Grant funding has provided needed relief at RJ Haney Heritage Village and Museum, which remains closed due to COVID-19.
The most recent easing of financial concern for the Salmon Arm Museum & Heritage Association, which oversees operations at the village, arrived in the form of its annual Community Gaming Grant from the province. The application for the grant was submitted in the first week of March. With the pandemic came uncertainty about the funding, so its receipt was cause for sighs of relief.
Other funding received through the B.C. Arts Council, the federal government’s Small Business Wage Subsidy and Canada Emergency Wage Subsidy programs, the Canada Emergency Business Account, Emergency Support Fund for Cultural, Heritage, and Sport Organizations, as well as B.C. Hydro, have helped lessen the impact of having to close for the summer while allowing work to continue on the village site.
Having to close the gates for summer 2020 meant a substantial loss in revenue for the park. Last year’s programming generated $157,242, rentals another $22,202, and food sales $48,464.
Without the gaming grant, the association was preparing to run the park with only essential staff looking to look after maintenance. With the gaming grant and other financial support, the association is able to keep regular returning seasonal and senior staff working. A skeletal crew continues to maintain the site and its artifacts. Work on exhibits continues. And the association is able to pay its utilities.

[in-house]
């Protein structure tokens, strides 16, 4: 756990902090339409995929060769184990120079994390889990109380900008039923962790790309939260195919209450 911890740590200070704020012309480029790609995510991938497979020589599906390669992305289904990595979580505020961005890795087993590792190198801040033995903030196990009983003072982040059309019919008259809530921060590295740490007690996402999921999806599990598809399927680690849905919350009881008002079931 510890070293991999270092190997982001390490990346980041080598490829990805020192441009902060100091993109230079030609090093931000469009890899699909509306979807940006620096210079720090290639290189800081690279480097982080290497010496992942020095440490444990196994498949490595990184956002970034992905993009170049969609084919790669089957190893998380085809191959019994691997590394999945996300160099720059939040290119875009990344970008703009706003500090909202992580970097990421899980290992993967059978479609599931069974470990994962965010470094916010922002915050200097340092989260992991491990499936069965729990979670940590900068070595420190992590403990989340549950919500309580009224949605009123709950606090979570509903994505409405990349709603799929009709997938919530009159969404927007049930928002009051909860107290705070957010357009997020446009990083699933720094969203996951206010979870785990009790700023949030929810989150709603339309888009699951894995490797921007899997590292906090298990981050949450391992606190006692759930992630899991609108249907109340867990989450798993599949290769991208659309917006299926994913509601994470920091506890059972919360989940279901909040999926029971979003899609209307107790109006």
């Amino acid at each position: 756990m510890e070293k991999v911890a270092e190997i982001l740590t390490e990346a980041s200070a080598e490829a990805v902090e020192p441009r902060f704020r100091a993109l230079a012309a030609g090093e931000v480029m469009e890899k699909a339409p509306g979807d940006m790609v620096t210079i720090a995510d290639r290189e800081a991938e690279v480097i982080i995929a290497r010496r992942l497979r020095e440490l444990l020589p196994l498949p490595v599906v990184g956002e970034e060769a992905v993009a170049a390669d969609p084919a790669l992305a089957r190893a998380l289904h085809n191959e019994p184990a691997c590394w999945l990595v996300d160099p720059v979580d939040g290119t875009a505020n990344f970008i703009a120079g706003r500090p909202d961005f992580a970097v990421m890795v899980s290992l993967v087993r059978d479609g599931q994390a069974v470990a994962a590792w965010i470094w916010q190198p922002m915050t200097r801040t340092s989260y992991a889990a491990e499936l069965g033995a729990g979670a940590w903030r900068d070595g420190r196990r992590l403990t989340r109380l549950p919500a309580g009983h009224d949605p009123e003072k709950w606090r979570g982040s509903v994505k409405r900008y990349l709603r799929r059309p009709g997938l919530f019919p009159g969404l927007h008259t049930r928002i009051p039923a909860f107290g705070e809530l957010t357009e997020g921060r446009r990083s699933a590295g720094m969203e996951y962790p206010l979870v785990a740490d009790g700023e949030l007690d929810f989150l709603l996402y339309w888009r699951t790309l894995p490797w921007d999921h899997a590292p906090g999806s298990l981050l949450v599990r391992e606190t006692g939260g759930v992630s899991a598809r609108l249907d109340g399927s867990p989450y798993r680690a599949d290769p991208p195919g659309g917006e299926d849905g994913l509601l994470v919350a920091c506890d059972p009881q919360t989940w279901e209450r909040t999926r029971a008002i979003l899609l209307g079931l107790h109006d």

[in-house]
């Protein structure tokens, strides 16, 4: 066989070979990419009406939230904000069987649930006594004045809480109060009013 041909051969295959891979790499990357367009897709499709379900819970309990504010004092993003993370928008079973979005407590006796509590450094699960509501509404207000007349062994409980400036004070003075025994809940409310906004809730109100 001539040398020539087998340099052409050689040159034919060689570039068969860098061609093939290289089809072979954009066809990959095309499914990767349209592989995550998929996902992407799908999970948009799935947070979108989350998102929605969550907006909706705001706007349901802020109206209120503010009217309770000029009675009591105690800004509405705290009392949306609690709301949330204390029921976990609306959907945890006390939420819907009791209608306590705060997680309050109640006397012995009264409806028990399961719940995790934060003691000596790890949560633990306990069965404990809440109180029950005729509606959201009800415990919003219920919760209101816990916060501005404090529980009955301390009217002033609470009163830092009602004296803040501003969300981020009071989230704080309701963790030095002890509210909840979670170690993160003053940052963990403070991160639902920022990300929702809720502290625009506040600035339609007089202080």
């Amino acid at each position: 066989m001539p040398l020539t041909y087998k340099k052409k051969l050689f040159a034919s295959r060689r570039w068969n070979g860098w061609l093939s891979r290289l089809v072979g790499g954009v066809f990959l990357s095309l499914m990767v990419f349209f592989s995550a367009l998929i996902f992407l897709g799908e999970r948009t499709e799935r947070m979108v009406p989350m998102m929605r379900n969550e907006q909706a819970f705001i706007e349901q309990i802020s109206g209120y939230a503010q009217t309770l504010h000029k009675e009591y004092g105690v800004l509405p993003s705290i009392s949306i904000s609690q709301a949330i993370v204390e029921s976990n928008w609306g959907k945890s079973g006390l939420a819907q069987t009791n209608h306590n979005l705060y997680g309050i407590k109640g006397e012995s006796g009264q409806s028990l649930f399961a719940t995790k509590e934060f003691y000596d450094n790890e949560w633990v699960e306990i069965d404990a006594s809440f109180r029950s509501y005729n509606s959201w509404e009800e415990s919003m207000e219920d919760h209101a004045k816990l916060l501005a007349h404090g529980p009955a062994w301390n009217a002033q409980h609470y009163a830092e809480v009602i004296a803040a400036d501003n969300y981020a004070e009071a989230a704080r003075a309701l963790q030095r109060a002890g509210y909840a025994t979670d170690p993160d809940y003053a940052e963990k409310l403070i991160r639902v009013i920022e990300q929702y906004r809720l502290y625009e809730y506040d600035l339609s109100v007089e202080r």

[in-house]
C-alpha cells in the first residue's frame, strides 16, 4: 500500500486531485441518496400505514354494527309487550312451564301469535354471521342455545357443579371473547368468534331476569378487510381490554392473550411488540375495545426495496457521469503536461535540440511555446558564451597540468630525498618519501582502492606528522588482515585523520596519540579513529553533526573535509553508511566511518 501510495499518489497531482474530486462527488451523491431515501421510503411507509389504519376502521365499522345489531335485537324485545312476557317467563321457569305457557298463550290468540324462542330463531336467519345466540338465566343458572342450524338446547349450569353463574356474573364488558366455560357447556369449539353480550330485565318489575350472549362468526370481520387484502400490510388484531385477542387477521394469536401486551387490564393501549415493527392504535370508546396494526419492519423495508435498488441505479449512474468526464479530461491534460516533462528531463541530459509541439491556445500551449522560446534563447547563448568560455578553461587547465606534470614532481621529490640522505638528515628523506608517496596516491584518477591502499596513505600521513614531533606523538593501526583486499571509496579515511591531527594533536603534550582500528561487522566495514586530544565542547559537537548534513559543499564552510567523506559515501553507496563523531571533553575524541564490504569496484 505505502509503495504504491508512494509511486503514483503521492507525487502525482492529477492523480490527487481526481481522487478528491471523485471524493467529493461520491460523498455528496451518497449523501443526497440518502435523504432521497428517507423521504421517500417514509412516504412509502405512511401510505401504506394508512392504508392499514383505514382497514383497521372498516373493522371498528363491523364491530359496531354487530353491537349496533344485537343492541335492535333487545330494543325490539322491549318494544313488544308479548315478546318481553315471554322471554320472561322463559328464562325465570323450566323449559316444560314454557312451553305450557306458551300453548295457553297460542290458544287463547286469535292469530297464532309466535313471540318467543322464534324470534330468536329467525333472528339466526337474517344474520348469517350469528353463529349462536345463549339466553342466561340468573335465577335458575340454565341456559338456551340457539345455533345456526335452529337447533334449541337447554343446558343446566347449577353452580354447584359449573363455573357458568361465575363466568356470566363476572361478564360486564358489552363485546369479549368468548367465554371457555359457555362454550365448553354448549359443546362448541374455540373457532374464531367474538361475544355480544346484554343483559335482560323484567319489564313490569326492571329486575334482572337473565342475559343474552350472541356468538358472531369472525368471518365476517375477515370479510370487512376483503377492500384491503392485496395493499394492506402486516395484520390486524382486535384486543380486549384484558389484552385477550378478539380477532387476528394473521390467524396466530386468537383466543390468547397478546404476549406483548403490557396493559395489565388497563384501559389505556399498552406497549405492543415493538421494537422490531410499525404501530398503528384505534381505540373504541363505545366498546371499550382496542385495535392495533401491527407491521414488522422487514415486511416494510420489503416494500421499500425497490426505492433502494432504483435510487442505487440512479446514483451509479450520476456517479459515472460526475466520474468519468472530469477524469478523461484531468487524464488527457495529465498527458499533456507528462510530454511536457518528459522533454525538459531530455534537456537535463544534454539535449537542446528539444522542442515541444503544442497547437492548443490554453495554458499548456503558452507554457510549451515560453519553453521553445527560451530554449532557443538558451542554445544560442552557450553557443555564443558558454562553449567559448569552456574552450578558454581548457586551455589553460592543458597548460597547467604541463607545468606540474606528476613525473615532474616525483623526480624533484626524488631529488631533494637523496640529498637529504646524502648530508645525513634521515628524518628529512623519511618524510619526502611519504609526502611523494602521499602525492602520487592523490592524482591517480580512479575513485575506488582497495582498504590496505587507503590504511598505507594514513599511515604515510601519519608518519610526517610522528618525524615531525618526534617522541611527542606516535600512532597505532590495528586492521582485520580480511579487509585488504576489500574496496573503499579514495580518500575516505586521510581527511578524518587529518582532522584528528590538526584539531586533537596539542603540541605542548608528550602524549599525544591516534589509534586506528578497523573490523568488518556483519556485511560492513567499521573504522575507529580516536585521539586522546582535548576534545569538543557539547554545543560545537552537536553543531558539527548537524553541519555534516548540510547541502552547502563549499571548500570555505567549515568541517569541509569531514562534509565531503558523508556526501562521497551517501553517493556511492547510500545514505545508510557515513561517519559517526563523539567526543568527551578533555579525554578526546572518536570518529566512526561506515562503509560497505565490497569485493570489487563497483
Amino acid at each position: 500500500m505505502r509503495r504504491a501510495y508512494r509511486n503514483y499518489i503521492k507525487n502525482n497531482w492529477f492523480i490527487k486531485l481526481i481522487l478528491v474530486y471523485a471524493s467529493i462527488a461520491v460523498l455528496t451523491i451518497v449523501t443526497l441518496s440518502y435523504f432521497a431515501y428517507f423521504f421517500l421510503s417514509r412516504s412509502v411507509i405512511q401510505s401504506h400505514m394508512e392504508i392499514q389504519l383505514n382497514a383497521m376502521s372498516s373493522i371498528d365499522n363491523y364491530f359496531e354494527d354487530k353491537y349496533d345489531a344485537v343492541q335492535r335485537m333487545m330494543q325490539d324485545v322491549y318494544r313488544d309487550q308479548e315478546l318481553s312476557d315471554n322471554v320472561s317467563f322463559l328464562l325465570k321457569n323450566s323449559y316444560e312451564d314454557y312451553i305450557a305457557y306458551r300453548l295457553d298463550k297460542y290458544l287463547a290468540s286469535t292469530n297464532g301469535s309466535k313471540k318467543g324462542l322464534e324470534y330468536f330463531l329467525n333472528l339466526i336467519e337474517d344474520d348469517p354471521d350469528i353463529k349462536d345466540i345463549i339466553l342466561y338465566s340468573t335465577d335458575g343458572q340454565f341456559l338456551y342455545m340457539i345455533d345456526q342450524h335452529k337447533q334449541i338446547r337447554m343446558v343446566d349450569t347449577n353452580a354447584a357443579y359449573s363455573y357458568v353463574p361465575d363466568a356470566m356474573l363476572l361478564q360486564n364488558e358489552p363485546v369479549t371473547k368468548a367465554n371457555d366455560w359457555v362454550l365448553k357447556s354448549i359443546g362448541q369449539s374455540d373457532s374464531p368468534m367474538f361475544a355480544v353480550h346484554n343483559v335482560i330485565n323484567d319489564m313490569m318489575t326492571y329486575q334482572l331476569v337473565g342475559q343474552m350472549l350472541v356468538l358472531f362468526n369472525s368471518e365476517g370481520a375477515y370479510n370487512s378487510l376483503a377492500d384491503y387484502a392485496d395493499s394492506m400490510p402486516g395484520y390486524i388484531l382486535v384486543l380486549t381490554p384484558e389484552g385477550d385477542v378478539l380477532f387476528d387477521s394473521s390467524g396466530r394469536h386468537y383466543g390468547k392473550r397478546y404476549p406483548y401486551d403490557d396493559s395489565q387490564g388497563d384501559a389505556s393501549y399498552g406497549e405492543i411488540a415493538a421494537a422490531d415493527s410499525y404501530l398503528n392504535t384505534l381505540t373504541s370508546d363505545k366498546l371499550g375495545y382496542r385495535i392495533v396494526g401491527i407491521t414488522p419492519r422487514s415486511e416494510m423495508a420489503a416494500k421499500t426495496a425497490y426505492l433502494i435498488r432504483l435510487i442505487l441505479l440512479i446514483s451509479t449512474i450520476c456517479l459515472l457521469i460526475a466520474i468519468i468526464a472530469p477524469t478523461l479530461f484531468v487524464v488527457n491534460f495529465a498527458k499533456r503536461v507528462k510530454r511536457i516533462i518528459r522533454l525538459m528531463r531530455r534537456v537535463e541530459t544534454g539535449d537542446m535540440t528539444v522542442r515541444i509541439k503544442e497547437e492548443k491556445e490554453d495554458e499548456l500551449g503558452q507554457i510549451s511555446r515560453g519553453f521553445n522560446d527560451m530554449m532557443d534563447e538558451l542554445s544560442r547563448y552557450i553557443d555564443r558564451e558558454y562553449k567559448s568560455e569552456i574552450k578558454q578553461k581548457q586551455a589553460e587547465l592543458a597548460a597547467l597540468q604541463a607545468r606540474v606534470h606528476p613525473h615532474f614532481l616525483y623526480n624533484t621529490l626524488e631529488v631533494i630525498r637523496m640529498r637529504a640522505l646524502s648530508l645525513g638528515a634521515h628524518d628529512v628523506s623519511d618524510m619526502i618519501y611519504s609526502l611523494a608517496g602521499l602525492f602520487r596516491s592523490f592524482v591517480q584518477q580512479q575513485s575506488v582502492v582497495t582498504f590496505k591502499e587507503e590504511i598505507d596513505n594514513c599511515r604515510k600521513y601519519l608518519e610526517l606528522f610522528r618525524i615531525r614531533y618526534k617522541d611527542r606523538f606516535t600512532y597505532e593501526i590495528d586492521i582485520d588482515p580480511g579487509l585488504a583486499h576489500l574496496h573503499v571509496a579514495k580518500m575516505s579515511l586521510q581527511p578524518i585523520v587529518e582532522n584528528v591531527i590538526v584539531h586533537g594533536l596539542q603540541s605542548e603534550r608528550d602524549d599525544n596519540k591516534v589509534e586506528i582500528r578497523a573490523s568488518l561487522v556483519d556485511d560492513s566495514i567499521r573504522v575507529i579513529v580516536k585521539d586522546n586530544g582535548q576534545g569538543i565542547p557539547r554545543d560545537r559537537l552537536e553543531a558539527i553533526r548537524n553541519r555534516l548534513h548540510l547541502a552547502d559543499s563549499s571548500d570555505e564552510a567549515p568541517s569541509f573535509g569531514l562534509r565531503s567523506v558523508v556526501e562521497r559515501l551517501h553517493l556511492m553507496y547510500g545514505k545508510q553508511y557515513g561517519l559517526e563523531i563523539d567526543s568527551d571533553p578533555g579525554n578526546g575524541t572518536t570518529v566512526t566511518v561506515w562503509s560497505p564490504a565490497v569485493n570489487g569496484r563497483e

“This pandemic was a shock to us all…,” stated Salmon Arm Museum curator Deborah Chapman in a blog on the Haney website. “We took the advice of provincial health authorities and cancelled all programs. We are all working as hard as ever, behind the scenes, readying for the day when visitors can be welcomed safely.”
When the park reopens, there will be plenty of new offerings for the public to see and experience. Among them, the completed Sprig of Heather Tea Room, the completed Observer print shop, Demers and Tillman Pool Hall and Barber Shop, the Lingford and Honey Photography Studio, the Chinese laundry on “Main Street,” and a new exhibit celebrating the life and work of Secwepmec Elder Mary Thomas.
“The museum staff members are continuing to maintain and develop exhibits and the Village and can hardly wait to show you what we’ve been working on! It may be a while…,” wrote Chapman.
The Salmon Arm Museum and Heritage Association is a registered non-profit society relying on donations, grants and revenue-generating events to continue operations and complete capital projects. Donations are welcome, and can be made through at salmonarmmuseum.org.